I've finished The War of the Worlds. I must confess that I don't particularly like it. . .just not my type of reading, I suppose. Neither do I particularly like his writing style. I'm sure I should be better able to articulate a reason for that statement, but suffice to say I think it redundant and bogged down with theorizing. Thick with social commentary, I'm not quite sure if that or the story is really the main point. Nor am I sure if my previous comment on Wells' theology are correct. The Christian overtones I cited at the end of the movie do indeed come from the book. . .word for word, if my memory serves. Yet he is clearly an evolutionist, both scientifically and socially. I am confused as to whether the process of "survival of the fittest" or the predestination of God saved Earth from the Martians. In truth, I do not particularly care and shall not trouble my head about it any more. I have more interesting things to read, including a book on writing that my aunt sent me today. I really want to start it, but I think I will force myself to finish one other book before I do. . .my progress has lagged this week, with the workshop I've been in for 6 hours every day, and is likely to remain slow next week. Not that I'm complaining, as both workshops are practical, not politically correct doggerel (not a new word, but a new context for me. . .Wells uses it as a "dumb or silly rhyme." Hurrah for ever-expanding vocabulary!).

I believe it is near my bedtime, so farewell to all.


Art Deco Tour

We took a guided tour of downtown Tulsa in my teacher workshop today, looking at all the art deco buildings built with oil money in the teens and 20's. Here's some of what we saw.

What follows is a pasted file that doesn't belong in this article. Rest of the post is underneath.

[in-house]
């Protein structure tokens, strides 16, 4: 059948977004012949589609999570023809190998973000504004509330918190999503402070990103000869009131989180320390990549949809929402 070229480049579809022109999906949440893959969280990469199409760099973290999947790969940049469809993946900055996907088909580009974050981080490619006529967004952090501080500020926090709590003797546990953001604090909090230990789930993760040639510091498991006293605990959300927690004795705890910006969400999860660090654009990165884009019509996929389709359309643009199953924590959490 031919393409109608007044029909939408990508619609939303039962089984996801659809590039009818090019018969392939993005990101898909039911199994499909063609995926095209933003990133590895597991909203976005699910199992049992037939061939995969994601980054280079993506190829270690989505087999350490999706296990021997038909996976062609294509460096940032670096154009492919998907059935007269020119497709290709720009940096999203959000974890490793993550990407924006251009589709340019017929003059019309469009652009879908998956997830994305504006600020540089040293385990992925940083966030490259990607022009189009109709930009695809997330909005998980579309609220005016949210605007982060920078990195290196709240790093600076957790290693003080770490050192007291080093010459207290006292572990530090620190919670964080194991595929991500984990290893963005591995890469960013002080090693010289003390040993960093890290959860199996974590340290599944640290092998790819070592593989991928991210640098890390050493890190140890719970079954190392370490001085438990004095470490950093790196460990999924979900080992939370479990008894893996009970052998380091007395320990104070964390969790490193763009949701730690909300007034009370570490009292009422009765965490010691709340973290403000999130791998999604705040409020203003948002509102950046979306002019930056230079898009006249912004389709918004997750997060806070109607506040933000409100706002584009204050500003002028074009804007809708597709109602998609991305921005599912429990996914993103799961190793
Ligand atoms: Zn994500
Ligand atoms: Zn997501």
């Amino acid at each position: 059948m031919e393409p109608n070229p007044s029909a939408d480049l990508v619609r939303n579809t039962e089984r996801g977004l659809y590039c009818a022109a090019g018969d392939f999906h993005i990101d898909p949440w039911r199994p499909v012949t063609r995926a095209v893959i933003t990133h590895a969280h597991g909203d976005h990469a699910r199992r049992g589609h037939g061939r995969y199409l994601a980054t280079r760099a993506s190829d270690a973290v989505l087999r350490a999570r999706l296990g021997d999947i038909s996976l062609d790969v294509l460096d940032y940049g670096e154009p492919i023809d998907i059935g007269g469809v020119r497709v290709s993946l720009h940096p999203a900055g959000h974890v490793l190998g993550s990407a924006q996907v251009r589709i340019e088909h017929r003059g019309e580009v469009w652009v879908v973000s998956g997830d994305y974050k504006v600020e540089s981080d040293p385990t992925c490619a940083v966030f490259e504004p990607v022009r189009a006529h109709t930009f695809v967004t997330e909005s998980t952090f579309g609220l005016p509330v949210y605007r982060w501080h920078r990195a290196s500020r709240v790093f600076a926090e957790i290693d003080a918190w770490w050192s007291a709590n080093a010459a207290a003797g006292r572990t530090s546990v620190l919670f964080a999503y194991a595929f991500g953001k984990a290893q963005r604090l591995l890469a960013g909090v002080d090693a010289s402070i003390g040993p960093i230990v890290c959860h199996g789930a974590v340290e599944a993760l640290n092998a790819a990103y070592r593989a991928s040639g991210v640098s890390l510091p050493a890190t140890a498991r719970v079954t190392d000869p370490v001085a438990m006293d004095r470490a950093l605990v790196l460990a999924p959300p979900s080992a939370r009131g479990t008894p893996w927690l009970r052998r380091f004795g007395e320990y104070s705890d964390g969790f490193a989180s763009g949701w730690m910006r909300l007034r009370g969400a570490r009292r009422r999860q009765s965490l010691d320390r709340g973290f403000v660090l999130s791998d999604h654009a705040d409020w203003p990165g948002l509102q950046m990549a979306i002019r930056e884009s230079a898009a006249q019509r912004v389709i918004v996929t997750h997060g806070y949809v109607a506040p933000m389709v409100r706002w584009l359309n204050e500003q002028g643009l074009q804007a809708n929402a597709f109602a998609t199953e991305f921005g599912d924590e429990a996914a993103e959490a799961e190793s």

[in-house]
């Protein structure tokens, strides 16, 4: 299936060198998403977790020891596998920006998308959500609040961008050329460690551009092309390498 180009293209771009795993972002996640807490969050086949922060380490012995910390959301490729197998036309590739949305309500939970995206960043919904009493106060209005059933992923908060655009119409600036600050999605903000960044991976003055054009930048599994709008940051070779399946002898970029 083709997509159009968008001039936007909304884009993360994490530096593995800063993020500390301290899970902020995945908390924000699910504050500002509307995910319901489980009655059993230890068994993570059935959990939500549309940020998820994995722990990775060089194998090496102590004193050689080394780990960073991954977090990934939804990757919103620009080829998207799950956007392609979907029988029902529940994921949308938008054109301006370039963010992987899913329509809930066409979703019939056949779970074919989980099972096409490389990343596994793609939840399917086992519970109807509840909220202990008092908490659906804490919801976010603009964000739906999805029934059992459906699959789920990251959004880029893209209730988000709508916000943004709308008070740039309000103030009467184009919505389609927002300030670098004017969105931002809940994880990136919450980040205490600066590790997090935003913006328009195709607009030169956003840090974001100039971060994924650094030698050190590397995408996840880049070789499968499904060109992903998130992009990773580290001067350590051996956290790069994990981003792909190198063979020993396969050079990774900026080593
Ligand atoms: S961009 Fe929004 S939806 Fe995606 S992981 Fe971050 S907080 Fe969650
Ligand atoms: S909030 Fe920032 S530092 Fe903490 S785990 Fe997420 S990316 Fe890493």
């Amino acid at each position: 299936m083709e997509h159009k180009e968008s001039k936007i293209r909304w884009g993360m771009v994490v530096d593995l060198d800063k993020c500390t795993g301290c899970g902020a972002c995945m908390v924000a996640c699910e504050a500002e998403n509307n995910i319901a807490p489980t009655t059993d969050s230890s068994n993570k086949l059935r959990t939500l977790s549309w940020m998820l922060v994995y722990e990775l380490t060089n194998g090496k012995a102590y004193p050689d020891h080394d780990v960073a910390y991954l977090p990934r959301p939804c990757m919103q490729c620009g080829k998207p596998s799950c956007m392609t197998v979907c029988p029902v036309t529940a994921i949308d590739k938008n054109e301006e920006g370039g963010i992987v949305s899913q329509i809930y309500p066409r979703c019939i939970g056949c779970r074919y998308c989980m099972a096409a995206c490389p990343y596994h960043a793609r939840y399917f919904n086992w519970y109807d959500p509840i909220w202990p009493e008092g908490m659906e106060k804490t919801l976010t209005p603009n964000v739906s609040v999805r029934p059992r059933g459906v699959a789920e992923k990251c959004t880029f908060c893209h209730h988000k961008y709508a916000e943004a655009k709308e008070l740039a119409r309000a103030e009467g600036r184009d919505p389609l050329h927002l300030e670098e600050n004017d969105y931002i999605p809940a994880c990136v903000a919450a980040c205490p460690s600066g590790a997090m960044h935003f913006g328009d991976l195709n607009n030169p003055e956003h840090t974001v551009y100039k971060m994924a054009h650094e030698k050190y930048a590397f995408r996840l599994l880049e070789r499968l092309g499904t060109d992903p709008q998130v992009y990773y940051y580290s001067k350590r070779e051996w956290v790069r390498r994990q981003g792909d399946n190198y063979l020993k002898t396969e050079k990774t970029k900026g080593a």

A piece of an elevator door in the 320 South Boston building, formerly the National Bank of Tulsa:

The 320 South Boston building as seen from the 15th floor terrace of the Mid-Continental building, formerly the Cosden building, built in 1918 by an oilman, renovated in 1984 (Note the stonework of the Mid-Continental building, seen in the corner):

The top of the Philtower, so named for Waite Phillips, oilman of the famed Phillips oil company:

The tower of what used to be the local grocery store:


[God] is not an insurance agent.

It's a quote from The War of the Worlds. The narrator, who is running from the advancing Martian attack, runs into a curate whose mind has collapsed in response to the mass destruction. The editor's notes comment on Wells' portrayal of the impotency of the clergy as a representation of the outdated institution of religion, etc. The implication is that Wells is decidedly anti-clergy, if not anti-Christian in general. Nevertheless, I like the quote. When the curate bemoans the destruction and repeatedly asks why it has happened, citing such childish remonstrances as the church they just built and the great work they've done in the community, the narrator responds with "He is not an insurance agent."